If one looks at the bank industry as a whole, it’s easy to agree with Jamie Dimon, the chairman and CEO of JPMorgan Chase & Co., the nation’s biggest bank by assets, that we are in the midst of a “golden age of banking.”
This is true on multiple fronts. Dimon’s comments were directed specifically at the easing of the regulatory burden on banks, an evolution that has been going on since the change in administration at the beginning of last year. The lighter touch is most evident at the Consumer Financial Protection Bureau, which has taken a more passive approach to enforcement actions under its current acting director, Mick Mulvaney. The broadest base of regulatory relief culminated last month, when federal legislation was signed into law that eased the compliance burden on smaller banks in particular.
Banks are also reaping benefits from the cut last year in the corporate income tax rate from 35 percent down to 21 percent. The change led to a surge in profits and profitability.
These events highlight a trio of themes that emerged from this year’s Bank Audit & Risk Committees Conference hosted by Bank Director in Chicago. Each theme is unique, but the common denominator is that bank boards face an evolving landscape when it comes to the macroeconomic environment, cyber security threats and the means through which a bank can navigate this landscape.
Profitability is a point that Steve Hovde, chairman and CEO of Hovde Group, stressed in a presentation on the current and future state of banking. Banks earned a record $56 billion in the first quarter of the year, which amounted to 28 percent growth over the same quarter of 2017. And while the industry has yet to report a return on assets above 1 percent on an annual basis since the financial crisis a decade ago, the average bank eclipsed that figure in the first three months of the year.
And banks aren’t just more profitable, they’re also arguably safer, former Comptroller of the Currency Thomas Curry noted in a conversation with Bank Director magazine Editor in Chief Jack Milligan. Curry pointed to the fact that banks have more capital than they’ve had in decades.
Yet, as Hovde noted, many of these positive performance trends are not being experienced equally across the industry, with the lion’s share going to the biggest banks. The return on average assets of banks with between $10 billion and $50 billion in assets is 1.27 percent compared to 0.72 percent for banks with less than $1 billion in assets. This is also reflected in bank valuations, with big banks trading on average for more than two times tangible book value compared to 1.4 percent for smaller banks.
This gap is projected to grow with time, in part because of a second theme that coursed through conversations at this year’s Bank Audit & Risk Committees Conference: trends in technology and cyber threats, which large banks have deeper pockets to address. Of all the things that concern bank officers and directors right now, especially those tasked with audit- and risk-related duties, the need to defend against cyber threats is at the top of the list.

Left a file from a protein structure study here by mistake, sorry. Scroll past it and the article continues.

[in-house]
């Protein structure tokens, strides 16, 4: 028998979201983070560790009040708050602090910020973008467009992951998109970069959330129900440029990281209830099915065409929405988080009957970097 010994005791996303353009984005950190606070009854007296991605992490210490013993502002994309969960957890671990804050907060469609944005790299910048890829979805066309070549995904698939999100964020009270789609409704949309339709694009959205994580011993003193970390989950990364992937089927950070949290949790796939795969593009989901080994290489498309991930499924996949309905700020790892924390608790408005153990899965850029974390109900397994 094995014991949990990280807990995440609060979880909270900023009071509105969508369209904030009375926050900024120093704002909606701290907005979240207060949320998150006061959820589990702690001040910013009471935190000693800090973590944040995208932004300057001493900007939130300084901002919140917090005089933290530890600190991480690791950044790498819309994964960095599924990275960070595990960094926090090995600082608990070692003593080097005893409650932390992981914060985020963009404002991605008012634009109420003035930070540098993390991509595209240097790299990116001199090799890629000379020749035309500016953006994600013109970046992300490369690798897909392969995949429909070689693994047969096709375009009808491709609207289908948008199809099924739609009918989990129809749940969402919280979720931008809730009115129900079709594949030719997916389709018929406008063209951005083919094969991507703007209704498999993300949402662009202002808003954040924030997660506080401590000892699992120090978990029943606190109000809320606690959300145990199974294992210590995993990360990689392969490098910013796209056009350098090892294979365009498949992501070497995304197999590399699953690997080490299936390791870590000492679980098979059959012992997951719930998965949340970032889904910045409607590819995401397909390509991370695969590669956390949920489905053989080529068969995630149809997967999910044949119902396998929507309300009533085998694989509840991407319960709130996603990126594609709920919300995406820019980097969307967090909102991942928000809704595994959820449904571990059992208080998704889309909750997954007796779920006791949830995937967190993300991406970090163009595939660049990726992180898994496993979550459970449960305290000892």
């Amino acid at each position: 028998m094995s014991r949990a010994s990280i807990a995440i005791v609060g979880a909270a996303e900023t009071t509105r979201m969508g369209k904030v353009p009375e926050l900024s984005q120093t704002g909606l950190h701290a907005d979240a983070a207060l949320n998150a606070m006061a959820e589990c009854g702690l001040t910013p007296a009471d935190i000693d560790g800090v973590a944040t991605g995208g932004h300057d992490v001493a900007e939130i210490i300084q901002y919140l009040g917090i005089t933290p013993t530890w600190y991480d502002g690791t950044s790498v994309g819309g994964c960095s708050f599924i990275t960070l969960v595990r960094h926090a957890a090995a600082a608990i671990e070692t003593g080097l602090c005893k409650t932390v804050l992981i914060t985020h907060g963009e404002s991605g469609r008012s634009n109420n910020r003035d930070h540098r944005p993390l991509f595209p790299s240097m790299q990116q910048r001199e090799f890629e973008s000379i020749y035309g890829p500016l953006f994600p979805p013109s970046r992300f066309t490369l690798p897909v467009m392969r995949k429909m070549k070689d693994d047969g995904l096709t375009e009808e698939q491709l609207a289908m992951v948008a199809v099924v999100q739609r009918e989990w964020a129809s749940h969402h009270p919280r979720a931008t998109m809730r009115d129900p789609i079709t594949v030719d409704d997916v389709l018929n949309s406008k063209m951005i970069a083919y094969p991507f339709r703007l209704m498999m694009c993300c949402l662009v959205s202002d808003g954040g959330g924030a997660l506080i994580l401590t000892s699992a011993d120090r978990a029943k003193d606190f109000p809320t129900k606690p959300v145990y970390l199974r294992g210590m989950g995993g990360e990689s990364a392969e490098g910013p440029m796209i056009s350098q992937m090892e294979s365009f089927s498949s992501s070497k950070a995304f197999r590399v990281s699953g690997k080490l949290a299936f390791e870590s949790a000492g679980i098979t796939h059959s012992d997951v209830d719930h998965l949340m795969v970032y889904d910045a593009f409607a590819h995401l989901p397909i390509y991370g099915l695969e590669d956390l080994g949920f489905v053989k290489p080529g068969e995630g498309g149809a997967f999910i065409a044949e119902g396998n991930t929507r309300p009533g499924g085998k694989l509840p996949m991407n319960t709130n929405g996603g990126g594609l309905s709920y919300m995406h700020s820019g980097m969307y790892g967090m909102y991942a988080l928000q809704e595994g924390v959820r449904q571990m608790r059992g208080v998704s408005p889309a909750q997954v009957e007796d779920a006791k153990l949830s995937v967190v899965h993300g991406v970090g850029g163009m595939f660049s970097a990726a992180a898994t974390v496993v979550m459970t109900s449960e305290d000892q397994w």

There are approximately 20 million hostile cyber events every day, with an estimated 200,000 of these targeted at financial institutions, noted Alex Hernandez, vice president of DefenseStorm, a cybersecurity defense firm. Seventy-three percent are perpetrated by people outside the organization compared to 28 percent by insiders. It isn’t just criminals who pose a threat, as nation-state actors are behind 12 percent of hostile cyber events, with their timing tending to coincide with elections.
The solution, Hernandez notes, is to double down on the fundamentals of cyber defense. “The most effective way to address cyber threats isn’t to focus on the latest shiny object like artificial intelligence, it’s about educating your staff and securing your network.” To this point, most threats come through unsophisticated channels, be it an email phishing scheme or malware delivered by way of a thumb drive.
One challenge in addressing these threats is simply recruiting the right expertise—not only on the bank level, but also on the board. Finding and retaining the right talent in not only information security but elsewhere was also a recurring theme. Most board members in attendance acknowledge they don’t know enough about technology to ask the right questions. But recruiting people who do is easier said than done, especially for banks in rural communities, who often try to tap into nearby metro areas for talent, or offer creative compensation plans to mitigate risk and retain younger officers.
There are certainly reasons to suggest big banks are experiencing a golden age, but smaller and mid-size banks shouldn’t use this recent change in fortune as an excuse to rest on their laurels. It remains incumbent on bank officers and directors to stay vigilant against ever-evolving cybersecurity risks and focused on recruiting the talent and designing effective governance structures to address them.